6, which is 108 divided by 6. Which is what? It's 60-- let's see. You get 10 and then 48. Looks like it would be 18. It would be 18. And that's right
because it would be-- 108 is the same
thing as 18 times 6. So we did our first part. The area of that right
over there is 18. And if we wanted,
we could say, hey, the area of any of
these triangles-- the ones that are bounded
by the medians-- this is going to be 18. This is going to be 18. This entire FGE triangle
is going to be 18, but we did this first
part right over there. Now they ask us, what
is the length of AG? So AG is the distance. It's the longer part of
this median right over here. And to figure out
what AG is, we just have to remind ourselves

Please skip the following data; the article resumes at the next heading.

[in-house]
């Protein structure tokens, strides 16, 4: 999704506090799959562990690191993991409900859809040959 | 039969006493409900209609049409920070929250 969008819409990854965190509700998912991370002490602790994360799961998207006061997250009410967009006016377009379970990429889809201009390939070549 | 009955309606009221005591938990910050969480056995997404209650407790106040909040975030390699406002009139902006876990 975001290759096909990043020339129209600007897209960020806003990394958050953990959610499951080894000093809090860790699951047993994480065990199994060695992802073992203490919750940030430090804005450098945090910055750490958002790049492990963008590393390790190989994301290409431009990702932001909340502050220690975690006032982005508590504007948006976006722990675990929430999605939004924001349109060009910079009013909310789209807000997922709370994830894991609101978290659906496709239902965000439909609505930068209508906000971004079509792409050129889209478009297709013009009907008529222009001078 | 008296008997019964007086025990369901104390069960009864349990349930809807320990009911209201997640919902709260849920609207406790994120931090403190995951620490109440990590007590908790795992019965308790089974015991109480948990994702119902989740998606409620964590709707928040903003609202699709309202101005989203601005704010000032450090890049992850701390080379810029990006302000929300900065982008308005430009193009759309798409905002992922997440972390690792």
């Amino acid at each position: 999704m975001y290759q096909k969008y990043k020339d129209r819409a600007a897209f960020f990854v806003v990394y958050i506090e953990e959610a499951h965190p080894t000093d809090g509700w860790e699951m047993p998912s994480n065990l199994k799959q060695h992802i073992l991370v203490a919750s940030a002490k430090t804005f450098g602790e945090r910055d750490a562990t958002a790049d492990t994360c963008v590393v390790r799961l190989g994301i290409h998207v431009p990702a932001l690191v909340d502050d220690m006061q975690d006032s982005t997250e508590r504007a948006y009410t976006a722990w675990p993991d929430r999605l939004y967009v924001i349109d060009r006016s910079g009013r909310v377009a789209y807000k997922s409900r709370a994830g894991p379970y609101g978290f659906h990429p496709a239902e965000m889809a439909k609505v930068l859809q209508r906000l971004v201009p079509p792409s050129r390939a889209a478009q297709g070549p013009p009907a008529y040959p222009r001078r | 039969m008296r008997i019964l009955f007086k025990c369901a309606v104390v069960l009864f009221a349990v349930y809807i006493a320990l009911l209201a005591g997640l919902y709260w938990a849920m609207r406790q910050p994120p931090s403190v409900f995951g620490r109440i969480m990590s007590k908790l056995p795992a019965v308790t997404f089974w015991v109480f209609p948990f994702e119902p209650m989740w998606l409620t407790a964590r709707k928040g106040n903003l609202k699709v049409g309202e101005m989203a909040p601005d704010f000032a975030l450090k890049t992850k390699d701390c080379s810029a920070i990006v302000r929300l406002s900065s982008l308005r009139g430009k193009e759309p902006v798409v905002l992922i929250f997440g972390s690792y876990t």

that the centroid is always 2/3 along the way
of the medians, or it divides the
median into two segments that have a ratio of 2 to 1. So if we know the entire
length of this median, we could just take 2/3 of that. And that'll give us
the length of AG. And lucky for us, this
is a right triangle. And we know that F and
D are the midpoints. So for example, we
know this AE is 12. That was given. We know that ED is
half of this 18. So ED right over here--
I'll do this in a new color. ED is going to be 9. So then we could just use
the Pythagorean theorem to figure out what AD is. AD is the hypotenuse
of this right triangle. So we're looking at
triangle AED right now. Let me write this down. We know that 12
squared plus 9 squared is going to be
equal to AD squared. 12 squared is 144. 144 plus 81. And so this is going to
be equal to AD squared. So this is what? This is 225. So we have 225 is
equal to AD squared. And 225, you may or may not
recognize, is 15 squared. So AD is equal to 15. You want to take the principal